Making our body less reactive to stress hormones also has a positive effect on our blood pressure. Studies conducted at Harvard Medical School have shown that meditation has a similar effect on blood pressure as does blood pressure medication. Studies done in Great Britain have also shown that patients who practice deep relaxation and meditation have significantly lower blood pressure recordings then the non-meditating population.
5. Anti-Inflammatory Response
Recent studies have shown that stress is also linked to the bodies inflammatory response. Inflammation in the body has been linked to heart disease, skin conditions, asthma, diabetes, arthritis and other diseases. When we are stressed and in ‘fight or flight’ response, our body, by reflex, excretes stress hormones which will cause inflammatory processes in the body.
By training our mind through meditation to be less reactive, more in the moment, and less stressed, we can have an effect on these automatic responses.
Different Strokes For Different Folks – Meditating For The Doshas
There are many different ways to meditate, and not all suit everybody alike. Even sitting in silence, undisturbed, with eyes closed will make a difference in how we feel and what our stress response is.
We know the Doshas each have different qualities and will not only respond differently to exercise and food, but also to the approach to meditation.
The Vata person who’s mind is agitated, a person who experiences anxiety, be it through internal or external stressors, may find it very difficult to sit still and try not to have mental activity. For this person the attempt to meditate may cause more stress and anxiety then already present.
In this case it may be wise to look at methods of meditation that will keep the mind occupied and focus on Something rather then trying to turn it to stillness. Mantra-, Trataka-, or a moving meditation may be good options in this case.
The Pitta person may find it easy to have the discipline to sit still and empty the mind. Pitta may do well with mantra meditation or meditating on the breath. But just sitting and letting the thoughts move through without holding on will work, witnessing thoughts without getting attached to them.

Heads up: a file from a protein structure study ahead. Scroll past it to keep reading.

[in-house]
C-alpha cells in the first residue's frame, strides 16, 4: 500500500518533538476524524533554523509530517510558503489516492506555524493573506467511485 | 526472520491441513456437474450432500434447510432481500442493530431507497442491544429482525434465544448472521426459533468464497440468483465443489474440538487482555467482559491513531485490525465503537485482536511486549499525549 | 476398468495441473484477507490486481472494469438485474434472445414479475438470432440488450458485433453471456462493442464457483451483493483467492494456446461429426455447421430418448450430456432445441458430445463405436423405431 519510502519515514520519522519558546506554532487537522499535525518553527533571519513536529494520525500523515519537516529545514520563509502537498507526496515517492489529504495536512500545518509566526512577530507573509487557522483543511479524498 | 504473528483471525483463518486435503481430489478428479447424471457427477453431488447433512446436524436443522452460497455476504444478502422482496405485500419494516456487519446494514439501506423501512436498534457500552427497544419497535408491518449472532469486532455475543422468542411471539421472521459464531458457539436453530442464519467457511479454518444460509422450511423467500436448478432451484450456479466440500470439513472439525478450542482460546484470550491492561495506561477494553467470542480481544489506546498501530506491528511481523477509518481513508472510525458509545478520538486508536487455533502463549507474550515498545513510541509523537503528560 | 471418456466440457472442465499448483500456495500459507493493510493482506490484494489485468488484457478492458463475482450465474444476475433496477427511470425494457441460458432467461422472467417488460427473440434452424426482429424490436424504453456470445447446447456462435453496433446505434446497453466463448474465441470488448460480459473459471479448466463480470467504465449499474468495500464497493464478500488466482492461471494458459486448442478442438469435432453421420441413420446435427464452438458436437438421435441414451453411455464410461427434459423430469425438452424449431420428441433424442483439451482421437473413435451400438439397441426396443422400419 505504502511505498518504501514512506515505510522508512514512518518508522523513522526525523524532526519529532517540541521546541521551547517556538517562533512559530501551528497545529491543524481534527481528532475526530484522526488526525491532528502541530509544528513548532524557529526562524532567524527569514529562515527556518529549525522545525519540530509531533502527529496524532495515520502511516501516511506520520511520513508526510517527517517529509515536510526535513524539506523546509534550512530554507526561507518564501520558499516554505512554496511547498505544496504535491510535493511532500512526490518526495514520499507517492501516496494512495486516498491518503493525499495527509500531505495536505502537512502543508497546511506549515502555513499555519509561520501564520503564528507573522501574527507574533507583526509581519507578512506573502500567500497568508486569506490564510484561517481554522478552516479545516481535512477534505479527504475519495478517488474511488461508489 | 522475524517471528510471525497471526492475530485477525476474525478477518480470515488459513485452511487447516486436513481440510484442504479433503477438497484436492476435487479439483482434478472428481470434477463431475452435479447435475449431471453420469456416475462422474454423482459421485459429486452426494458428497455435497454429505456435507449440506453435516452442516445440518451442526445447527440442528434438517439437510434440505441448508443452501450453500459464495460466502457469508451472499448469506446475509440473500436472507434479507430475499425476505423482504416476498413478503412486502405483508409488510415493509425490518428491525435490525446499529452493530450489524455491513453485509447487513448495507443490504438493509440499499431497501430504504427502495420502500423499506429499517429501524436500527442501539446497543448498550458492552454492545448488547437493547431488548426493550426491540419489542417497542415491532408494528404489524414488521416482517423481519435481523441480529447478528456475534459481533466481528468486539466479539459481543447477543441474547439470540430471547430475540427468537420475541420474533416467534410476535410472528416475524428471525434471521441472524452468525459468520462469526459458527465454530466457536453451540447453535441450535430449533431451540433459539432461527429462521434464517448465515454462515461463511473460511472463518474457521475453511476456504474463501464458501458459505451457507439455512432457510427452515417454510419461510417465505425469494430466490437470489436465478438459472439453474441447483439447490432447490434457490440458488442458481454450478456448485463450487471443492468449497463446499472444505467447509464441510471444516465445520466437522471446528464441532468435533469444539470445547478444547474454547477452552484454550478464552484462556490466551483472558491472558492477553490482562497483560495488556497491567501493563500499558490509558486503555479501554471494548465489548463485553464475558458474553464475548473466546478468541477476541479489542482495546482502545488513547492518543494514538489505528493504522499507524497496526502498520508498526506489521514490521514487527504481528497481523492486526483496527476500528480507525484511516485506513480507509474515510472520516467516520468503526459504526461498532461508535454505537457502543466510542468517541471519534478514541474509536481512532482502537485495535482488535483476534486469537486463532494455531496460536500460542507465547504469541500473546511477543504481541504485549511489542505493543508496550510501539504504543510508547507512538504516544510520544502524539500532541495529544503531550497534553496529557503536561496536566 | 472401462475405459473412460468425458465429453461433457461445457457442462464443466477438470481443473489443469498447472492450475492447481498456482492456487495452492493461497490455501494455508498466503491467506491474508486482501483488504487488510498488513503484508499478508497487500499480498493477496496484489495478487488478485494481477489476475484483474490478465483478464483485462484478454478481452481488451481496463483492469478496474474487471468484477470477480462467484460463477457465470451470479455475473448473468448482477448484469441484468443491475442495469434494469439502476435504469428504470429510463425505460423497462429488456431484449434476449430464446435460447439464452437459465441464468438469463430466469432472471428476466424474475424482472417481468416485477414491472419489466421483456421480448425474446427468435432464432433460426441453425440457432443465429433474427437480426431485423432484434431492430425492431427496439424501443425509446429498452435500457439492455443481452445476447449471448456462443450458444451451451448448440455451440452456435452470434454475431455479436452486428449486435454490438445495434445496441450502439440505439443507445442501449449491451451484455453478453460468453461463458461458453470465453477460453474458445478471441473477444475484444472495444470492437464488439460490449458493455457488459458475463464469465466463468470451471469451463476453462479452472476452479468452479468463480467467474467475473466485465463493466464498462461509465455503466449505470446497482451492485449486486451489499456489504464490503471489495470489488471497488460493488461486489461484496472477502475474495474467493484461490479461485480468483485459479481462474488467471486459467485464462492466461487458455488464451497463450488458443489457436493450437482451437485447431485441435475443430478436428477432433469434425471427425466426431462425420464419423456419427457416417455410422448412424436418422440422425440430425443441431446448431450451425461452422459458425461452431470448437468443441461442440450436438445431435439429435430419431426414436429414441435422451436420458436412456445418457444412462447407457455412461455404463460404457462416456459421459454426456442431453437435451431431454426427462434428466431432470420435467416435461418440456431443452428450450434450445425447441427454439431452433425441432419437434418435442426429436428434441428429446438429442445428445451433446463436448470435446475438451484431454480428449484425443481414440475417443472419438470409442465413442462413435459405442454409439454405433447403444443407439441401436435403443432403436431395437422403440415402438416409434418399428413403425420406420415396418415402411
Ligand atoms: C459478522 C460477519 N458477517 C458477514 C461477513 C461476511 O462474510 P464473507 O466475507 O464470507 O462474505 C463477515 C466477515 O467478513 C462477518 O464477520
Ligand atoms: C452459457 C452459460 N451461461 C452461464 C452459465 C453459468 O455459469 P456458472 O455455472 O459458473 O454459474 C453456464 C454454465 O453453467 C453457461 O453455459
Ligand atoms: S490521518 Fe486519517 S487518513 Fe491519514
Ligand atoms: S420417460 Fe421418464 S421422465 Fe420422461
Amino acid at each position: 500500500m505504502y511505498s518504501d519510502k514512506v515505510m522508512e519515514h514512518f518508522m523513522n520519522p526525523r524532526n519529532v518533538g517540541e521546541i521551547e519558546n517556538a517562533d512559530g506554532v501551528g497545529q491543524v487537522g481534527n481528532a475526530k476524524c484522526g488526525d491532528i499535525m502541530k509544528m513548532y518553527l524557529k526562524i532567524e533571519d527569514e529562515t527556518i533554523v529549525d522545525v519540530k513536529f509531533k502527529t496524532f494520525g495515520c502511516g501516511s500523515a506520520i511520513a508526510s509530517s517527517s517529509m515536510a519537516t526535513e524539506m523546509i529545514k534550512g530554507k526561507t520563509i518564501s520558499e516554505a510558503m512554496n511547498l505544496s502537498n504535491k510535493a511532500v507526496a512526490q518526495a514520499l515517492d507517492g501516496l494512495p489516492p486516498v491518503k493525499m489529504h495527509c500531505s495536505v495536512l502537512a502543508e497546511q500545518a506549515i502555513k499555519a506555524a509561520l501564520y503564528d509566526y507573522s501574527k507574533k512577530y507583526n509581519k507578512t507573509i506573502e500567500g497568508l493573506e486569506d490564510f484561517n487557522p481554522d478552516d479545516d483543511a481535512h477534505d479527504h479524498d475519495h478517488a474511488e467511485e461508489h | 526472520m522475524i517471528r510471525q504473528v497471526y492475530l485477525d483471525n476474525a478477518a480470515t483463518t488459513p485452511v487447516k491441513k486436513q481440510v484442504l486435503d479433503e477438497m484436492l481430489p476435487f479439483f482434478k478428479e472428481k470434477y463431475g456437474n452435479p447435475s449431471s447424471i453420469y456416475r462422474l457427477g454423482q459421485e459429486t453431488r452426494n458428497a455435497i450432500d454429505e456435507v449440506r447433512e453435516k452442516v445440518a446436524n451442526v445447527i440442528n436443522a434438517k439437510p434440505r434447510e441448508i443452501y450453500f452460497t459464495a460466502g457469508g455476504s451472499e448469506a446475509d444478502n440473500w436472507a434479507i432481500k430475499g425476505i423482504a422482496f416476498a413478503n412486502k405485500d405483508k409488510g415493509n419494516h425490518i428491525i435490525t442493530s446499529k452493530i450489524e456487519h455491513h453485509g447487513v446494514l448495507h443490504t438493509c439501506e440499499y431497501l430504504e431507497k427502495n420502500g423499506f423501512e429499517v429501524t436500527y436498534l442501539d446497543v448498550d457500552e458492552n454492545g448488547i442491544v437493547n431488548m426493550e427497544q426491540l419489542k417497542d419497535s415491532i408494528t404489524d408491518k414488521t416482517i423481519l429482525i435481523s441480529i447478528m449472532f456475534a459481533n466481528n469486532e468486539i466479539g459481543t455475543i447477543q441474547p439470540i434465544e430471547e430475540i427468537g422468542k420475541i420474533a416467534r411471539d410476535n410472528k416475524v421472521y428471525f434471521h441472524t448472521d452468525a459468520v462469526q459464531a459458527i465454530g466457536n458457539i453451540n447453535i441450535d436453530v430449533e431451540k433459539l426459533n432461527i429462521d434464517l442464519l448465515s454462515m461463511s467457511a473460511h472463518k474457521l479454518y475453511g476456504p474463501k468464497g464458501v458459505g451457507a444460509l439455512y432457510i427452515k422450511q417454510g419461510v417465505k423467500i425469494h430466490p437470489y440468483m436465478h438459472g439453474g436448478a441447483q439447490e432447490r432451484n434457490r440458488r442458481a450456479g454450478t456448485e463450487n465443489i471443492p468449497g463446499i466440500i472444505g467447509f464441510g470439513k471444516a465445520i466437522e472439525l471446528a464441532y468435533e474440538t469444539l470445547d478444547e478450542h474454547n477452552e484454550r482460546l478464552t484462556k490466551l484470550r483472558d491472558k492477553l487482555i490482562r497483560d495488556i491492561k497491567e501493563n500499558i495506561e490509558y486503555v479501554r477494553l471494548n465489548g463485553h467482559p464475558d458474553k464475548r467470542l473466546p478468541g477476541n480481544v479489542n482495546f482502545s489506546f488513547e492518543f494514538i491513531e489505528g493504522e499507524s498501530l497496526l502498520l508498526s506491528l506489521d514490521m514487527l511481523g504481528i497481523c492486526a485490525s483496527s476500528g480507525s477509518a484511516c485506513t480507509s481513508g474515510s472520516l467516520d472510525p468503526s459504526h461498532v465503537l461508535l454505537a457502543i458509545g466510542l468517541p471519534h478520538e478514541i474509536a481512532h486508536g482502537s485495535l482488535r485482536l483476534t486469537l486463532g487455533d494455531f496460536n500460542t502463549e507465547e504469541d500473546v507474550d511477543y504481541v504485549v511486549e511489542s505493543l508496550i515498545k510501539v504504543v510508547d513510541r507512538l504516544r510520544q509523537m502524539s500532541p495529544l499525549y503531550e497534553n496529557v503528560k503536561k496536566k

The Kapha person may the most likely to easily sit and meditate without needing a mantra, or vehicle, to guide them to one pointed focus. However, our Kapha person may also be he one who can easily fall asleep when meditating. Sitting in an upright position will be the best option for the Kapha Type.
What is the best position to meditate in?
We should meditate in a seated position. It is not a good idea to lay down to meditate as our mind and body associate laying down with sleeping. To ensure that we get proper sleep at night and the positive effects of meditation during waking times we should find a comfortable sitting position to meditate.
Any position will do, as long as it is comfortable. It doesn’t have to be cross legged and on the floor. It is perfectly fine to sit in a chair or on the sofa as long as the posture can be comfortably held, with a straight spine, for the duration of meditation.
Now that you have learned about the many benefits of a regular mediation practice I encourage you to challenge yourself and free up ten minutes in the morning and ten minutes in the evening to sit and be still and experiment with different methods of meditation. Find the one that works best for you and stick with it.
Your regular meditation practice can be your ally through time and events, you can use it to de-stress and come back to centre wherever you are.